Remember, virtually every adult can participate in Investment Crowdfunding while only about 8% of us are eligible to invest in a venture capital fund. If only 1% of the wealth held in stocks, savings, and retirement accounts were shifted from big banks and Wall Street, we would have a funding ecosystem worth hundreds of billions of dollars. Think of all the inequities we could reverse by simply democratizing what, and who, gets funding.

Angels of Main Street is the place to go if you are ready to dip a toe into investing directly in businesses you love.  We provide an educational curriculum and support our diverse community of investors to work together to make their investments count.

If you have money invested on Wall Street (which is where 99.9% of regular folks’ investments are), your money is not doing anything to contribute to the productive economy.  We would love to help you shift just a small percentage of your investment dollars to businesses that are making the world a better place, innovating, and creating community wealth.

We hope you will consider joining us!  Please click here to learn more and join now.

Leap Before You Feel Ready

Leap Before You Feel Ready

Last month, the third annual Conscious Company World-Changing Women’s Summit was held in Sonoma, CA. As Crowdfund Mainstreet co-founders, both Jenny Kassan and I were honored to each be named to the list of 43 World-Changing Women in Conscious Business for 2020.

The summit was attended by 250 female/women-identifying founders, CEOs, executives, and entrepreneurs involved with conscious businesses. The event focused on authentic conversations around two prominent themes: 1) listening to and trusting your instinctual wisdom as a woman and business leader, and 2) understanding, challenging, and overcoming the complexities of racism in business and beyond—both issues that are increasingly important as we challenge the status quo and take the concept of conscious business and conscious leadership to new heights.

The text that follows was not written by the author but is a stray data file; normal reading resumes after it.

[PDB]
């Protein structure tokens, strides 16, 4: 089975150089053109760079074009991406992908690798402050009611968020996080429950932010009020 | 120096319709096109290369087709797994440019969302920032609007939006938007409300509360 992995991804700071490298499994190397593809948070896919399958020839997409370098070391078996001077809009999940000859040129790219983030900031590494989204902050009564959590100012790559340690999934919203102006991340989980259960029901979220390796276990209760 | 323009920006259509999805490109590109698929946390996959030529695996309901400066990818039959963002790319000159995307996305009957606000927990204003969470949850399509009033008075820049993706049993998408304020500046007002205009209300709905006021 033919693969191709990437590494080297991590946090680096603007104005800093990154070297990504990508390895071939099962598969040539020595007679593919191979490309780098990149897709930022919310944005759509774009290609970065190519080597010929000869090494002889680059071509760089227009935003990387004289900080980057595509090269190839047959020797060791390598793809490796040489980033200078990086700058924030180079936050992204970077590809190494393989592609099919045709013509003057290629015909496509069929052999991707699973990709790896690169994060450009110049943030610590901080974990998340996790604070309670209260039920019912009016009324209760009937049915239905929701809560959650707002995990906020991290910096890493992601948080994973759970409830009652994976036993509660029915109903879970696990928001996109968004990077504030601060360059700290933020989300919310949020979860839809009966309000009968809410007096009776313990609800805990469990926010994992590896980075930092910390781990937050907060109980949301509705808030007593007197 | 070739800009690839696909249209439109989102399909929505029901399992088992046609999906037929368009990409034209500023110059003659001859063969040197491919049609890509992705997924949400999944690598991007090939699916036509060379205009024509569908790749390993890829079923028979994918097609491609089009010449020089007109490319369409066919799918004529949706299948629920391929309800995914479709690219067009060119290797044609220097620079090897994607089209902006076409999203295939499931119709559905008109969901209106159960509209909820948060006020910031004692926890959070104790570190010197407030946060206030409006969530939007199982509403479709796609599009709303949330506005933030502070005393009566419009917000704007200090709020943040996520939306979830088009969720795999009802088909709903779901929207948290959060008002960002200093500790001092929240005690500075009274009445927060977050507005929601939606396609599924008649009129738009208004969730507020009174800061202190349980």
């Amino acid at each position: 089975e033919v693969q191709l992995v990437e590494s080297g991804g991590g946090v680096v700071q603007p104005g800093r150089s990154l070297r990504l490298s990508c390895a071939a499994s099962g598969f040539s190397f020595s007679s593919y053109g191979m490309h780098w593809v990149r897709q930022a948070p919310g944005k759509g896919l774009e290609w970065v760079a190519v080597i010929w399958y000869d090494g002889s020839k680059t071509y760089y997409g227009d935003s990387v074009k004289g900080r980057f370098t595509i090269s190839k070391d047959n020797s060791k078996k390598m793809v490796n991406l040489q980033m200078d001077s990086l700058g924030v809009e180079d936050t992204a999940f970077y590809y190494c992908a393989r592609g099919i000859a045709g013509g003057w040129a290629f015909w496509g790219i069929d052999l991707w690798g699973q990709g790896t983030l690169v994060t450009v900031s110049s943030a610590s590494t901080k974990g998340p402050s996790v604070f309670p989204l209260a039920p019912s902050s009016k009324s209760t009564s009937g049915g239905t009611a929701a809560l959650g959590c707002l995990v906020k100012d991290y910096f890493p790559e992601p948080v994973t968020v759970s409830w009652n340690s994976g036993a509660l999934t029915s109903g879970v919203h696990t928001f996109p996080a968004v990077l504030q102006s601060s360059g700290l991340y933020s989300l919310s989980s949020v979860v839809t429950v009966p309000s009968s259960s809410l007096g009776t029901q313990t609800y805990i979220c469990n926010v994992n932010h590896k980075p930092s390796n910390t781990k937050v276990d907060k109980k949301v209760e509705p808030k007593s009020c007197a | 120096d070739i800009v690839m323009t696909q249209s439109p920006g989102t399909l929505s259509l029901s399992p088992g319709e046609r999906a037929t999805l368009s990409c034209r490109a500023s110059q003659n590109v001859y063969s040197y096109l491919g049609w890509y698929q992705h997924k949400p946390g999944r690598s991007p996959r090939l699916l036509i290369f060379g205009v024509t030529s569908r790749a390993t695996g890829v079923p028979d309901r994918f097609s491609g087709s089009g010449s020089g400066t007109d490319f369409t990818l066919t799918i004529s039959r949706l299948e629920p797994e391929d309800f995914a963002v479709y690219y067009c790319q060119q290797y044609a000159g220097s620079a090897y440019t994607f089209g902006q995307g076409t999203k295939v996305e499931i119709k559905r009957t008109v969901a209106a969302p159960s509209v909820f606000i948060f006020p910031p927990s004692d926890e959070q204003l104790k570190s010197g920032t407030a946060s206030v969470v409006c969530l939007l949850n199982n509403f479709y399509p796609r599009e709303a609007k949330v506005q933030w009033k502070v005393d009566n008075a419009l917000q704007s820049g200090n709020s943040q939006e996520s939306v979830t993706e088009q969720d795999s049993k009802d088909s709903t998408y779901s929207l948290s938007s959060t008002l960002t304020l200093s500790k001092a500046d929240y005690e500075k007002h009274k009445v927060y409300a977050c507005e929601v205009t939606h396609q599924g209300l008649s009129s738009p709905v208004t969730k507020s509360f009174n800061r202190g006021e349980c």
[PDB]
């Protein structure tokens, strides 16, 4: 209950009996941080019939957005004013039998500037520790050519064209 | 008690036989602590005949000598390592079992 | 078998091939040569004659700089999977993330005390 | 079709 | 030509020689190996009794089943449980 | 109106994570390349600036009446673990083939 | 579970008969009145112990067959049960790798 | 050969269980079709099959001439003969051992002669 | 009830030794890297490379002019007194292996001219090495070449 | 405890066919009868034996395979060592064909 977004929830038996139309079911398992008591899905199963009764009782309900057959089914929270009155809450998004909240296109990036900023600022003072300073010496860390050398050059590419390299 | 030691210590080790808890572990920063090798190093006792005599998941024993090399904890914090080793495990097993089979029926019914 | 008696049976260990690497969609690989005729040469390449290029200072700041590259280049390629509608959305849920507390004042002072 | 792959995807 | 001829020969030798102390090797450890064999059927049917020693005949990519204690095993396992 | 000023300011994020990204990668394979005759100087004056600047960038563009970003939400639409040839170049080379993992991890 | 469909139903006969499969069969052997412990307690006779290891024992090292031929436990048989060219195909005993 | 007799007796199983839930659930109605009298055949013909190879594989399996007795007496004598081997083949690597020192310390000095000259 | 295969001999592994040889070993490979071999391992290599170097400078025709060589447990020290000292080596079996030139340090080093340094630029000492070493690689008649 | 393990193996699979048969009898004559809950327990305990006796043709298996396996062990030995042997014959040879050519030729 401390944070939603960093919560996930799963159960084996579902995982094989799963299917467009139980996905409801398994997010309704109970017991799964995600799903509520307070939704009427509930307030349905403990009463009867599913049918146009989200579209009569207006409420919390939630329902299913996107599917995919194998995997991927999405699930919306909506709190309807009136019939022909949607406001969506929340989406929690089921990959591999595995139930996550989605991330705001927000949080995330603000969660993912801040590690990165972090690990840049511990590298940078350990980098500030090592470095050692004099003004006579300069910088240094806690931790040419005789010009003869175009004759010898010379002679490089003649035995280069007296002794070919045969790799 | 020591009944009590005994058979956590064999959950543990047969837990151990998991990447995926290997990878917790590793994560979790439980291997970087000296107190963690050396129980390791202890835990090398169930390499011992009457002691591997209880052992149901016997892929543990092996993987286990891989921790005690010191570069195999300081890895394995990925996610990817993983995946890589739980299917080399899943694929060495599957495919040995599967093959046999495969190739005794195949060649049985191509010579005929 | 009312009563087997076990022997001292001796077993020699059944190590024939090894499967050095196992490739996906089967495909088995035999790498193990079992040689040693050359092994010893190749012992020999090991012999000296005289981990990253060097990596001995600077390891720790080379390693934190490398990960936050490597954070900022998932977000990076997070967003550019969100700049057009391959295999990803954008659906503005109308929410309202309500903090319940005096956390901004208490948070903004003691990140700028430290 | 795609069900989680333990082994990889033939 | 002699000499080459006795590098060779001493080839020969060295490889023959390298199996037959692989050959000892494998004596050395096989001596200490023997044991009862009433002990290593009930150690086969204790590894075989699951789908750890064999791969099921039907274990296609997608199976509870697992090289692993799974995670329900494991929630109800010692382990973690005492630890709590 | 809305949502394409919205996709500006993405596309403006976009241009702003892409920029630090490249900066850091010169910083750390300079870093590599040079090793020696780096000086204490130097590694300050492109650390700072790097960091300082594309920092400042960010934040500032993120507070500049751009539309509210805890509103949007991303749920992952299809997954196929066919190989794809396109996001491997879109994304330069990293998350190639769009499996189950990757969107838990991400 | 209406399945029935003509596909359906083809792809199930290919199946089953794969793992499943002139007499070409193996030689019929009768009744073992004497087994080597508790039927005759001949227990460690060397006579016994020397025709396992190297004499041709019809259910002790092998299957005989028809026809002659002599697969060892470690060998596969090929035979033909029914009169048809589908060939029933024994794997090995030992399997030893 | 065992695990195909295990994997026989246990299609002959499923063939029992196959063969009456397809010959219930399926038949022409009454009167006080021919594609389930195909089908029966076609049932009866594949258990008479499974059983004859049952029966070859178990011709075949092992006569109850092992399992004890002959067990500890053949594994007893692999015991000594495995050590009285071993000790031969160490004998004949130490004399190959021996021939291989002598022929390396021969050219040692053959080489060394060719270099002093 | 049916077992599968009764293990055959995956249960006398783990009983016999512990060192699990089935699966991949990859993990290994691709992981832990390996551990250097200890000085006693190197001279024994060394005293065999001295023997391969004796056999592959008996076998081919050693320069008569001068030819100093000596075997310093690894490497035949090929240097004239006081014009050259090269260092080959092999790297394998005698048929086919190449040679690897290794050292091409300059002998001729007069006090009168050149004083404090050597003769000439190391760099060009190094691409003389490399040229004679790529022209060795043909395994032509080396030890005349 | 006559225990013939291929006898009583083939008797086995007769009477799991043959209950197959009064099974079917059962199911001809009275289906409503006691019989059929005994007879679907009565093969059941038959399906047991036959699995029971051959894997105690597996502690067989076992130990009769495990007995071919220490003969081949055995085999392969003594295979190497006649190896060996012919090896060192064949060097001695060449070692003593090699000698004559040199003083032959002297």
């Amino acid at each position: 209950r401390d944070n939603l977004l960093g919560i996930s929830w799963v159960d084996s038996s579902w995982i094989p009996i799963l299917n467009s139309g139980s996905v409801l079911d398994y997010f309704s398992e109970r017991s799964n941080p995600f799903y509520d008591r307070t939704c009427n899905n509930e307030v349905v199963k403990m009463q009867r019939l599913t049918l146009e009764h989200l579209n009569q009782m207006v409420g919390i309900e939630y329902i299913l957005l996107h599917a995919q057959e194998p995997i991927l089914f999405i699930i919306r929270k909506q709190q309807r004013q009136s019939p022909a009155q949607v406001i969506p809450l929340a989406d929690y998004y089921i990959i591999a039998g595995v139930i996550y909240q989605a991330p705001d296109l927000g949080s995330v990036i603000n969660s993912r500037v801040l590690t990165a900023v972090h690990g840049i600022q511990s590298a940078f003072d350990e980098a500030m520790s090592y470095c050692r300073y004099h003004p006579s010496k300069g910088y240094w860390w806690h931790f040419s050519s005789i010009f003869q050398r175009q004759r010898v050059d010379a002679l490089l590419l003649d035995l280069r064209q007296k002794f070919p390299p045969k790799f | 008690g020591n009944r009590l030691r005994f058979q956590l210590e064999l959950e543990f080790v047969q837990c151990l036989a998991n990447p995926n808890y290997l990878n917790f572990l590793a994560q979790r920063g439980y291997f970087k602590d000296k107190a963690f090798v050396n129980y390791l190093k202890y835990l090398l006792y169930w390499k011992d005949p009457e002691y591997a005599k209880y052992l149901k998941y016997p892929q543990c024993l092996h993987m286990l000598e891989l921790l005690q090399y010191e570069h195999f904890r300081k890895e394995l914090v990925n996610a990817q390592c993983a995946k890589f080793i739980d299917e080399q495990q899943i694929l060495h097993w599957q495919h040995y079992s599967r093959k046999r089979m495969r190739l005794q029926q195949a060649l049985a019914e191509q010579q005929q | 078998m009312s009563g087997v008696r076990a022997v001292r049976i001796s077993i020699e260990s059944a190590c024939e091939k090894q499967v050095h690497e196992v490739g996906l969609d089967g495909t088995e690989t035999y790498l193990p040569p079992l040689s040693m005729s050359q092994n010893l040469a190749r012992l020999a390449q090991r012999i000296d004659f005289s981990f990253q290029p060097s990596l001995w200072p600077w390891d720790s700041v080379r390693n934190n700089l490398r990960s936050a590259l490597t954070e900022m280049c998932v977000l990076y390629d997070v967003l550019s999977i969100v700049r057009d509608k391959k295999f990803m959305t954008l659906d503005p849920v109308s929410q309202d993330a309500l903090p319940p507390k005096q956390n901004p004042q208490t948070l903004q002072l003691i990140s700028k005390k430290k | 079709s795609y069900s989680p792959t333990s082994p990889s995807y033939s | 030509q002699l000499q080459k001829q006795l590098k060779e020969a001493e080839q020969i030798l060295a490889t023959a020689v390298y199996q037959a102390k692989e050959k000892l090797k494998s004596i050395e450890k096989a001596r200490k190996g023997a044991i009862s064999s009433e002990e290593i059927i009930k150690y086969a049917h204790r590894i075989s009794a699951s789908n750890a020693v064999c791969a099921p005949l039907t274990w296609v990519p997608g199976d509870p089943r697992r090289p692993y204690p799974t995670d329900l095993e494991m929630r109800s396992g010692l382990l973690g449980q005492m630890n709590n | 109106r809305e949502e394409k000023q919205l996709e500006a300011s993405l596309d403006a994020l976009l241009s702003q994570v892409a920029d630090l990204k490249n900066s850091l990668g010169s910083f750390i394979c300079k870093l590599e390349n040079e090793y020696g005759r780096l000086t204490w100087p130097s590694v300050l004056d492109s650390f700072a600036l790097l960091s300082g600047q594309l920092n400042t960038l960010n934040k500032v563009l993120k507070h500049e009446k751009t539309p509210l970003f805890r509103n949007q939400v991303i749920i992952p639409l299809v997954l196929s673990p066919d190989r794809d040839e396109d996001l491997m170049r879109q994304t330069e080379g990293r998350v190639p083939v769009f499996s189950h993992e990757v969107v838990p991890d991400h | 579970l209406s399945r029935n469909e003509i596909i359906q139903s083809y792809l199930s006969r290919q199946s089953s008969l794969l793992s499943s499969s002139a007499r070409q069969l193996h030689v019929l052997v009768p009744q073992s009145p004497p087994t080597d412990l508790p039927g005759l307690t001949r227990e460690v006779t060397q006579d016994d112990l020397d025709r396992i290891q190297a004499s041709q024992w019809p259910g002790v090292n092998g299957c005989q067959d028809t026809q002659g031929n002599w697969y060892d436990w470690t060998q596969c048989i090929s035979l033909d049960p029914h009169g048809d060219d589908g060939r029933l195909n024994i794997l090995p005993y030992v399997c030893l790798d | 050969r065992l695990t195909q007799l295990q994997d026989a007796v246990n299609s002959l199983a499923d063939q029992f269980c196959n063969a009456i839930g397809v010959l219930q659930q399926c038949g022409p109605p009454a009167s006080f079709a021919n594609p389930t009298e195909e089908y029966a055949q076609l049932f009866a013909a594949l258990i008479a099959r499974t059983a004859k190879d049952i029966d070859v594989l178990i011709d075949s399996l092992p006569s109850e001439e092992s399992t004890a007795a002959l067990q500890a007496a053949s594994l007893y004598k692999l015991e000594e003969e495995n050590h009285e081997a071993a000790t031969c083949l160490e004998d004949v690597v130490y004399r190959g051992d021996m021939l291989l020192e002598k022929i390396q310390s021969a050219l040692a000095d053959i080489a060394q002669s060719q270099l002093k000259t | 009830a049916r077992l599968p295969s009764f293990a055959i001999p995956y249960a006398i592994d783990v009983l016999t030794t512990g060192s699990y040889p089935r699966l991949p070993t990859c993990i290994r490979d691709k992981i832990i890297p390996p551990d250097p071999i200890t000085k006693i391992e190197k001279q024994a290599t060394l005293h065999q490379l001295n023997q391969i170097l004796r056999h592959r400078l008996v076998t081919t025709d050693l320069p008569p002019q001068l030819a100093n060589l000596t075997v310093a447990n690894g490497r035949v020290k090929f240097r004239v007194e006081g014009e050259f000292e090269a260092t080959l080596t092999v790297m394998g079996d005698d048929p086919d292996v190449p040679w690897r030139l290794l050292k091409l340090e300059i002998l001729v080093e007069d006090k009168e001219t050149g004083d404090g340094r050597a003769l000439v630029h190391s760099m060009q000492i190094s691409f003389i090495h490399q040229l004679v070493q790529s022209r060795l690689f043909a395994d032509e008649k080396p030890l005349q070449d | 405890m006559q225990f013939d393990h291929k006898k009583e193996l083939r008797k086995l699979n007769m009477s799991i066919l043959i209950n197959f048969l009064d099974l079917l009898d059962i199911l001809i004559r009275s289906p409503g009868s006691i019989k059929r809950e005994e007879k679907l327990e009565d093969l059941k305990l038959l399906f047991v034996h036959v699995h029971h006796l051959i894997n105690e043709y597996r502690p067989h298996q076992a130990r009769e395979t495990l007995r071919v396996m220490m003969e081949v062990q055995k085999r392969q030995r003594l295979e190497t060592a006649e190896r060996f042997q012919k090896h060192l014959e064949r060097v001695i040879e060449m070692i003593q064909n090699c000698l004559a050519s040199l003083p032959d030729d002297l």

Confidence is an outcome of taking action, not a prerequisite for it.

The need for more women in business leadership is undeniable. Research and logic have long confirmed the fact that women have much to contribute to our companies and communities, but it can be daunting to fight the stereotypes and the patriarchy along the way to becoming the change we want to see in the world. Storied women leaders such as Missy Park of Title Nine, Tami Simon of Sound True, Cheryl Contee of Do Big Things, and Jane Wurwand of Dermalogica were in attendance and shared their experiences on finding their leadership styles and successfully growing their companies.  

Each of these women came to leadership in their own way, but all learned to listen to and trust their unique voices. All seemed to have an early grasp of the fact that confidence is an outcome of taking action, not a prerequisite for it. The message was clear—if you wait around until you have the confidence to make the changes that need to be made, you will surely perish in inertia. We cannot afford the loss of so many voices. A better way, as Jane Wurwand of Demalogia says, is to accept the fact that “You don’t know how to do something until the first time you do it. You didn’t come out as a baby knowing how to make a casserole—but you figured it out!” There is a freedom to fail forward and innovate when you adopt a beginner’s mindset. We will get to equality and inclusivity a lot faster if we learn to consistently leap before we feel truly ready.